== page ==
“China’s jewellery market continued to normalise following last year’s rapid expansion” amid sliding prices, the WGC said.

Alistair Hewitt, head of market intelligence at the council, added however that China remains “a very key pillar of global gold demand”.

Demand by investors for gold bars, coins and exchange-traded funds, grew 6.0 percent to 204 tonnes.

“We are on course for a very solid year of central bank demand,” Hewitt told AFP. “Our expectation is that it will end up somewhere between 400 and 500 tonnes. That’s a really good source of demand for the gold market.” The price of gold traded on the London Bullion Market slumped by 28 percent last year. It last week struck a four-year low, hit by persistent dollar strength. A strong dollar makes commodities priced in the unit more expensive for buyers using weaker currencies, denting demand. By late Friday on the London Bullion Market, the price of gold edged up to $1,169 an ounce from $1,154.50 a week earlier.

Silver fell to $15.35 an ounce from $15.42. On the London Platinum and Palladium Market, platinum slid to $1,178 an ounce from $1,198. Palladium dipped to $760 an ounce from $763.

BASE METALS: Base or industrial metal prices mostly retreated following poorly-received Chinese data.

“All base metals were on the back foot... as Chinese factory production rose only 7.7 percent in October, disappointing analysts,” said brokers Triland Metals in a client note.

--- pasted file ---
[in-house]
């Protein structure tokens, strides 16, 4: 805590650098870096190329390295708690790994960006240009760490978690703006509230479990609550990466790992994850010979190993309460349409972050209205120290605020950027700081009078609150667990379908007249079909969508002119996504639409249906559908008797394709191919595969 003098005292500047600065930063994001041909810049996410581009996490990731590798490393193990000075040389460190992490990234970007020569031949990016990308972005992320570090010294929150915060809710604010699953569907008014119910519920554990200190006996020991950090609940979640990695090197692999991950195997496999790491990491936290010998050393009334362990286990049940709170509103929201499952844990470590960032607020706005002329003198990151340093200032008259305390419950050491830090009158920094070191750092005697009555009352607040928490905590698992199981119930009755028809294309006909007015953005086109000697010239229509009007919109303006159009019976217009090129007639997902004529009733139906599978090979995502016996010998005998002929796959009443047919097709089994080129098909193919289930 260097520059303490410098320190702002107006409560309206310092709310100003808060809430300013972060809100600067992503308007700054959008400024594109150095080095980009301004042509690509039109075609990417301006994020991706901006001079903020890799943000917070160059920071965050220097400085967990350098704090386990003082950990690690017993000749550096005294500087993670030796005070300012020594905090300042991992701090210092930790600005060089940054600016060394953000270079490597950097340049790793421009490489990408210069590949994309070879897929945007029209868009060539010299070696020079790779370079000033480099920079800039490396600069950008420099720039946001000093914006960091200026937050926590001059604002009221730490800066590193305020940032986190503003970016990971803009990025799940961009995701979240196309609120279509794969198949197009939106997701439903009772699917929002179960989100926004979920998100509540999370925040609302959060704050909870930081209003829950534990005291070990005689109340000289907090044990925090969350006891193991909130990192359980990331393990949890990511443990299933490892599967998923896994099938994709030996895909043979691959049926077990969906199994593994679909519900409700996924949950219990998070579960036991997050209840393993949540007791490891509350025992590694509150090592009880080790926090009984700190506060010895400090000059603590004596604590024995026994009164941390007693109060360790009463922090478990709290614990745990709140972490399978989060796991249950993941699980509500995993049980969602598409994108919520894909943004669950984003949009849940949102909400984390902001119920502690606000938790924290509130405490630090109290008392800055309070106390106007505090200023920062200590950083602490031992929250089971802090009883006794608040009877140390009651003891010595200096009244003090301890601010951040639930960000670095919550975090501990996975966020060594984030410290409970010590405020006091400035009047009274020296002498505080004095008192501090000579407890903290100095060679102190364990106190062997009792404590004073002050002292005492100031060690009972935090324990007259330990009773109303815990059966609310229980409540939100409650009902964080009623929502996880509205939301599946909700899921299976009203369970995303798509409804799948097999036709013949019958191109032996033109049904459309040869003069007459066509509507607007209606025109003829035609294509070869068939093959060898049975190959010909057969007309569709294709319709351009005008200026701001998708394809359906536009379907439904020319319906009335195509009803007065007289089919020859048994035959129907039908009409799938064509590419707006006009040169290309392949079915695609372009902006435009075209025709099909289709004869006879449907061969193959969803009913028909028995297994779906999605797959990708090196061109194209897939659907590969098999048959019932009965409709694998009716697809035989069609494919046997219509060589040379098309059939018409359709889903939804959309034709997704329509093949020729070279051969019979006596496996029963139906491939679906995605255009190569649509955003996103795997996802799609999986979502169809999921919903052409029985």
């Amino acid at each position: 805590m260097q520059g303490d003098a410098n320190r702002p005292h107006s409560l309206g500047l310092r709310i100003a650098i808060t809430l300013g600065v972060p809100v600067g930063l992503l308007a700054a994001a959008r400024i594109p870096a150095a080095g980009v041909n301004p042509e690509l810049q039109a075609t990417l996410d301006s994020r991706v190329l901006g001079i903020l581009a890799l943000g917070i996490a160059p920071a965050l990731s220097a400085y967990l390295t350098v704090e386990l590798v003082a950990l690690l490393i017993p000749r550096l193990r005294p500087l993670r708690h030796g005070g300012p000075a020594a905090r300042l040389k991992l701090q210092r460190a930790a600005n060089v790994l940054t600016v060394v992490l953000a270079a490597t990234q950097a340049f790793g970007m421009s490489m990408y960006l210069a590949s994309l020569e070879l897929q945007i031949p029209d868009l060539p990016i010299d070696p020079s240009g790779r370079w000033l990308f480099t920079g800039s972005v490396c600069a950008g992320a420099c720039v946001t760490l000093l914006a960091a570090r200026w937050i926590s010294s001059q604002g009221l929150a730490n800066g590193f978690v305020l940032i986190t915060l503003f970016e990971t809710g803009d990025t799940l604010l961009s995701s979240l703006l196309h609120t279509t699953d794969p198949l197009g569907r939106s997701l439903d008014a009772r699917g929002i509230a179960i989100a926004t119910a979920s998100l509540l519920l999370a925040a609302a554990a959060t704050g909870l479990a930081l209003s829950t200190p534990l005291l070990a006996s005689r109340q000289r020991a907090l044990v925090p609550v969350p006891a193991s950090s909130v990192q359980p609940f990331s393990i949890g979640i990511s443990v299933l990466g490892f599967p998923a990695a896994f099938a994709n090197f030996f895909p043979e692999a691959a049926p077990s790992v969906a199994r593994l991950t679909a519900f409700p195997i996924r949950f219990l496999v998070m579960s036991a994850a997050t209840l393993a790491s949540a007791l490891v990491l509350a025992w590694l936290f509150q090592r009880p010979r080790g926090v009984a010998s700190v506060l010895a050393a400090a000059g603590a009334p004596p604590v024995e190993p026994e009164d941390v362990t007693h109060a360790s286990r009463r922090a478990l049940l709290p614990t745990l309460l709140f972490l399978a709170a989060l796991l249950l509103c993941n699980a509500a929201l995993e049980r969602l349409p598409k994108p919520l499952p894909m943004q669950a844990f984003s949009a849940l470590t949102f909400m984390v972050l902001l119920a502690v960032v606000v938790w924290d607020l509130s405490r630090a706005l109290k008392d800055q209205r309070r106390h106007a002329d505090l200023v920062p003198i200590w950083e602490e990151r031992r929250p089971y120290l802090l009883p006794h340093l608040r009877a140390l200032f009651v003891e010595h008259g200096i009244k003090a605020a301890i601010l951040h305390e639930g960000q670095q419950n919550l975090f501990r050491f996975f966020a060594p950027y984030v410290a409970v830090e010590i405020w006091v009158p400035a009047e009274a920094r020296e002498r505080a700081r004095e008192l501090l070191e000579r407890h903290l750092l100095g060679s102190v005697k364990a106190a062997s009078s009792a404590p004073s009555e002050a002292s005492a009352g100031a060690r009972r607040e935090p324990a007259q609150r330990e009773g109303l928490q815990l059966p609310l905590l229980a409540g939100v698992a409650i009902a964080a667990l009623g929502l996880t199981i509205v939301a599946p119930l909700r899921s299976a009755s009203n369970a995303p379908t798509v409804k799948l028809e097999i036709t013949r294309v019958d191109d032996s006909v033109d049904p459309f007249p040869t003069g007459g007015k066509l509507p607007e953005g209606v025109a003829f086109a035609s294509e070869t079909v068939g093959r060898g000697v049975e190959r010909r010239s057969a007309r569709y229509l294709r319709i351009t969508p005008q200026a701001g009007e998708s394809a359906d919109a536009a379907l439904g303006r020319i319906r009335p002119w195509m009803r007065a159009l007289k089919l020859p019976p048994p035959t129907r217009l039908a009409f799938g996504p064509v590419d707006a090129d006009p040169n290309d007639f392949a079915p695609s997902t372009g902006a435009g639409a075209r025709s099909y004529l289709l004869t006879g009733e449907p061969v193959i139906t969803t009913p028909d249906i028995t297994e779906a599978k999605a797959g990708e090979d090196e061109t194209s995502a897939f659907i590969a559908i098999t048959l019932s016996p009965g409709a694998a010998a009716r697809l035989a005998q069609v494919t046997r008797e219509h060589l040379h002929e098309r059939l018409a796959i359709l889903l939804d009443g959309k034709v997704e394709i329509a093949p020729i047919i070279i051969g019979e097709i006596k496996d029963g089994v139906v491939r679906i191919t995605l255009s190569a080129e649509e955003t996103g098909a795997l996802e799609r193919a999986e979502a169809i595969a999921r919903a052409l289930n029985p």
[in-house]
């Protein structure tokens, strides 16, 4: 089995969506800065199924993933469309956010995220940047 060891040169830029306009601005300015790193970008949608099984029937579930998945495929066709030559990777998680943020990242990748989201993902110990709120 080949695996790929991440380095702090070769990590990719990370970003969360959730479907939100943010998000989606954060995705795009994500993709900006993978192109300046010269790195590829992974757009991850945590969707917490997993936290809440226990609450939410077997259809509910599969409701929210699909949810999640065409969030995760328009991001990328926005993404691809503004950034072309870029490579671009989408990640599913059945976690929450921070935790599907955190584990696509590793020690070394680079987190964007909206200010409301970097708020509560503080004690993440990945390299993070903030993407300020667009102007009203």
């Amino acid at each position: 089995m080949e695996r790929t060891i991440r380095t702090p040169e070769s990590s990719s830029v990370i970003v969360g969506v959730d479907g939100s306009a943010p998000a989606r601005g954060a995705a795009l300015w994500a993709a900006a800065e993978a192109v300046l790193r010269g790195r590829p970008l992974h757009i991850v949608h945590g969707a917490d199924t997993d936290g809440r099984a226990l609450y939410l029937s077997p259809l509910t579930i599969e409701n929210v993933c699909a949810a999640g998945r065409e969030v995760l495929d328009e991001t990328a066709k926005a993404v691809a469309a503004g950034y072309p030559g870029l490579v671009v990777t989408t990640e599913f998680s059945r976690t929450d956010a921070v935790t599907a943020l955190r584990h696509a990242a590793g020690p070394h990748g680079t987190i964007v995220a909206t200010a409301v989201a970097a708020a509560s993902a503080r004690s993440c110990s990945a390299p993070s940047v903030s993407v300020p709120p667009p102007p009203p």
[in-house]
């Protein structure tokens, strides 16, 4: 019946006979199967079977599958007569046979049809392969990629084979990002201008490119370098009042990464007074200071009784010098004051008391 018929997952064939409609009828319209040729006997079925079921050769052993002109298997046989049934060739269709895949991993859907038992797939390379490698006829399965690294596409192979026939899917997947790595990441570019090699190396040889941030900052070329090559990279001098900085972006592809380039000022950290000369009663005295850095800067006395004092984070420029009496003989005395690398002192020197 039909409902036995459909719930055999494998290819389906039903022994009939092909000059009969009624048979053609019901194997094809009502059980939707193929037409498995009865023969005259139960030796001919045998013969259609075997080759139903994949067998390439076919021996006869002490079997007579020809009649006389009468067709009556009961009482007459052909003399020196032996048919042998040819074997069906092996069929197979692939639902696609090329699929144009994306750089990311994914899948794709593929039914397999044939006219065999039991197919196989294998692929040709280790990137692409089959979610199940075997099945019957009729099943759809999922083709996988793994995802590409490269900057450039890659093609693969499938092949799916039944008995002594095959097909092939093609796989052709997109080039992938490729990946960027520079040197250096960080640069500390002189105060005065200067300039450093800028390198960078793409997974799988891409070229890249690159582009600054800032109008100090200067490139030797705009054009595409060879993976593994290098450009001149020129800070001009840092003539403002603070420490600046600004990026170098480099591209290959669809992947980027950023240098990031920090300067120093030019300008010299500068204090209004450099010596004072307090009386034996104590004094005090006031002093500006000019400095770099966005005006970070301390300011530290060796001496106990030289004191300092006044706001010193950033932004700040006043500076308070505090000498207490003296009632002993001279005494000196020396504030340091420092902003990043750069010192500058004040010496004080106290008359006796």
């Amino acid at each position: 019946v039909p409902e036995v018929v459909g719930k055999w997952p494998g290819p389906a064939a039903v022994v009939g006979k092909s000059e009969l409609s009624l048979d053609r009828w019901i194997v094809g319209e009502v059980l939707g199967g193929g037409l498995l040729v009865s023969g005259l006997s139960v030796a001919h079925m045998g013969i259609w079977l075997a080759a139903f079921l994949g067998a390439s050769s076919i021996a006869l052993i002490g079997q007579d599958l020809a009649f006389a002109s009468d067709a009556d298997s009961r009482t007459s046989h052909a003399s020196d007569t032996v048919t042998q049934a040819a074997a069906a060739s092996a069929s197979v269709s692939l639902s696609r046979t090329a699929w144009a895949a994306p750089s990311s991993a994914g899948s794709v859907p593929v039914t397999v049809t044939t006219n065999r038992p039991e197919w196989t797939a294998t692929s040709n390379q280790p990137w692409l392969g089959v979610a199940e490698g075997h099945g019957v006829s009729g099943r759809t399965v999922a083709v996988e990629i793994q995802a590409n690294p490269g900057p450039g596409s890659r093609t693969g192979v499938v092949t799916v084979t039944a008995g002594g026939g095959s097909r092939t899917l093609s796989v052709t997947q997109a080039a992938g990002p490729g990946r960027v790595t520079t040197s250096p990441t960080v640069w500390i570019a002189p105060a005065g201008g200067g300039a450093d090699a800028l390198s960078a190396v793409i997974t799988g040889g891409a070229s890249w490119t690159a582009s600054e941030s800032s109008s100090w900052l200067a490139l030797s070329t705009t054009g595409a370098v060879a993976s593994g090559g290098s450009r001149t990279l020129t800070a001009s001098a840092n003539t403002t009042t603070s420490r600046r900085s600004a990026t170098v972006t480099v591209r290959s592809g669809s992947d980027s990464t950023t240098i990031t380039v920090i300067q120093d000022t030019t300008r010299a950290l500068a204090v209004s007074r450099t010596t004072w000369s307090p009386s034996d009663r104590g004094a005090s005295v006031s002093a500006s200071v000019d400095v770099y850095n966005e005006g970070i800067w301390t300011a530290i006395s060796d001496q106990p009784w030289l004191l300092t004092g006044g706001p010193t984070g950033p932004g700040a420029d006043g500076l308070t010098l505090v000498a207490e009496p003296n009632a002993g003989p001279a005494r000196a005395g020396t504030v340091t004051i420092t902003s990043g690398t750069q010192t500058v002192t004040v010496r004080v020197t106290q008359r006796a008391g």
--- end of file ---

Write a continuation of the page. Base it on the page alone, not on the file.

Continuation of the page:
Industrial production, which measures output at factories, workshops and mines, expanded 7.7 percent year-on-year last month, the National Bureau of Statistics (NBS), down from 8.0 percent in September and below forecasts of 8.0 percent.

Other key indicators slowed also in October, signalling further weakness in the world’s second-largest economy China.

By Friday on the London Metal Exchange, copper for delivery in three months decreased to $6,616.50 a tonne from $6,682 a week earlier.

Three-month aluminium fell to $2,016 a tonne from $2,069. Three-month lead edged up to $2,020 a tonne from $2,017.50. Three-month tin dropped to $19,830 a tonne from $20,076.

Three-month nickel dipped to $15,392 a tonne from $15,450. Three-month zinc retreated to $2,242.75 a tonne from $2,249.

COCOA: Prices slid on easing concerns that the Ebola epidemic could badly affect output in key producers Ivory Coast and Ghana. By Friday on LIFFE, London’s futures exchange, cocoa for delivery in March fell to £1,877 a tonne from £1,905 a week earlier. On the ICE Futures US exchange, cocoa for March declined to $2,822 a tonne from $2,893 a week earlier.

SUGAR: Prices rebounded on expectations of a supply deficit.

By Friday on LIFFE, the price of a tonne of white sugar for delivery in March rose to $420.40 from $413.20 a week earlier.

On ICE Futures US, the price of unrefined sugar for March grew to 15.99 US cents a pound from 15.69 US cents a week earlier.

COFFEE: Futures bounced back also on the prospect of an output deficit.

“For the first time, the International Coffee Organization has put its expectation of a global market deficit in 2014/15 into concrete figures,” said analysts at Commerzbank .

By Friday on ICE Futures US, Arabica for delivery in March stood at 195.80 US cents a pound compared with 183.65 cents for the December contract one week earlier.

On LIFFE, Robusta for January rallied to $2,083 a tonne from $2,010 a week earlier.

RUBBER: Kuala Lumpur rubber prices rose but Chinese demand worries capped gains.

The Malaysian Rubber Board’s benchmark SMR20 advanced to 155.20 US cents a kilo on Friday from 151.00 US cents the previous week.